No room for complacency in implementing reforms: Treasury

The South African government has no choice but to stabilise debt and implement the identified growth reforms in order to avoid the demise of the country, National Treasury’s Director-General Dondo Mogajane said. 

“Now it has dawned on all of us, Covid-19 including the downgrade by Moody’s has proven that if we are not going to be serious in ensuring that we implement, we will be in trouble,” he told Moneyweb following the International Monetary Fund (IMF) agreeing to lend the country $4.3 billion (R70.4 billion) to assist with government’s response to the pandemic fallout.

Read: IMF approves $4.3bn loan for SA to address Covid-19 challenges

The Rapid Finance Instrument (RFI) forms part of the government’s plans to raise R95 billion to largely find the health and social aspects of the government’s R500 billion support package. It comes after The New Development Bank and the African Development Bank approved South Africa’s applications for loans of $1 billion dollars and $288 billion dollars respectively.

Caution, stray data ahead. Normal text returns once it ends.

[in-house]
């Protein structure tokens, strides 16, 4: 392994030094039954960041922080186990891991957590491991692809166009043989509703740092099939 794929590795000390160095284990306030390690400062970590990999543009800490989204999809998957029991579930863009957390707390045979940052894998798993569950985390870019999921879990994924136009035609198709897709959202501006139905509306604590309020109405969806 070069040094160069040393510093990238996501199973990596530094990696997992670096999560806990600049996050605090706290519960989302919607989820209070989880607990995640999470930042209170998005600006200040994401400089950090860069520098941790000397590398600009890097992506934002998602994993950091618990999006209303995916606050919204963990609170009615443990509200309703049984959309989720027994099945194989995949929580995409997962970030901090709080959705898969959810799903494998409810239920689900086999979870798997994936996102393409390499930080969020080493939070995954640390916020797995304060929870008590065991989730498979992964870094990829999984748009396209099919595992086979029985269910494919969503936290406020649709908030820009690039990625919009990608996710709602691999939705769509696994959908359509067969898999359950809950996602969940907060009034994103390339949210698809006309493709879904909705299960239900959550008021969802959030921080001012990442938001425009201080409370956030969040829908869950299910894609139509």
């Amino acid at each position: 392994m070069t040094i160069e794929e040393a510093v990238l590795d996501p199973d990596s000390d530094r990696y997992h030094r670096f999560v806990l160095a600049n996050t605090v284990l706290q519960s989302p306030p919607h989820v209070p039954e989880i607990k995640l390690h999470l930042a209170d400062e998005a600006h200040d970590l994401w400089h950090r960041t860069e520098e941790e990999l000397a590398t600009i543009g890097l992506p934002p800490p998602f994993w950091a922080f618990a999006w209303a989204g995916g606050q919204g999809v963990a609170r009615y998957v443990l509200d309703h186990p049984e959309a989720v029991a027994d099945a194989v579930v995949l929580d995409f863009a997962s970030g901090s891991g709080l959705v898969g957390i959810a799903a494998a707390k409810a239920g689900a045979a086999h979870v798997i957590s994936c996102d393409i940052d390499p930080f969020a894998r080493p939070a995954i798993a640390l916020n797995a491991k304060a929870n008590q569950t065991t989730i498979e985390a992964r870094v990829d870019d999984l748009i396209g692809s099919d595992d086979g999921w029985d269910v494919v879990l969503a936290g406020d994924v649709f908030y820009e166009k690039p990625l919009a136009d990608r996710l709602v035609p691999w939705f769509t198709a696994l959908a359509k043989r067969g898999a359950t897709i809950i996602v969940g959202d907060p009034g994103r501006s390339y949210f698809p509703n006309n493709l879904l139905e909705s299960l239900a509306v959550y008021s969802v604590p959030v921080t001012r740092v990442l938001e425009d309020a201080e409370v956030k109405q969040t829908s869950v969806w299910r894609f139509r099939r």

Self-imposed conditions 

The RFI is a vehicle that the IMF uses to extend funding to countries which have been affected by a disaster or emergency situation and require funding quickly for balance of payment needs. These loans are not subject to the traditional conditions set by the IMF, such as deep structural reforms.

The stipulations that do apply are self-imposed and contained in a Letter of Intent sent to the IMF, written jointly by the finance minister and the reserve bank governor, in which a country outlines detailed economic reforms it plans to implement as part of its motivation to have its application approved.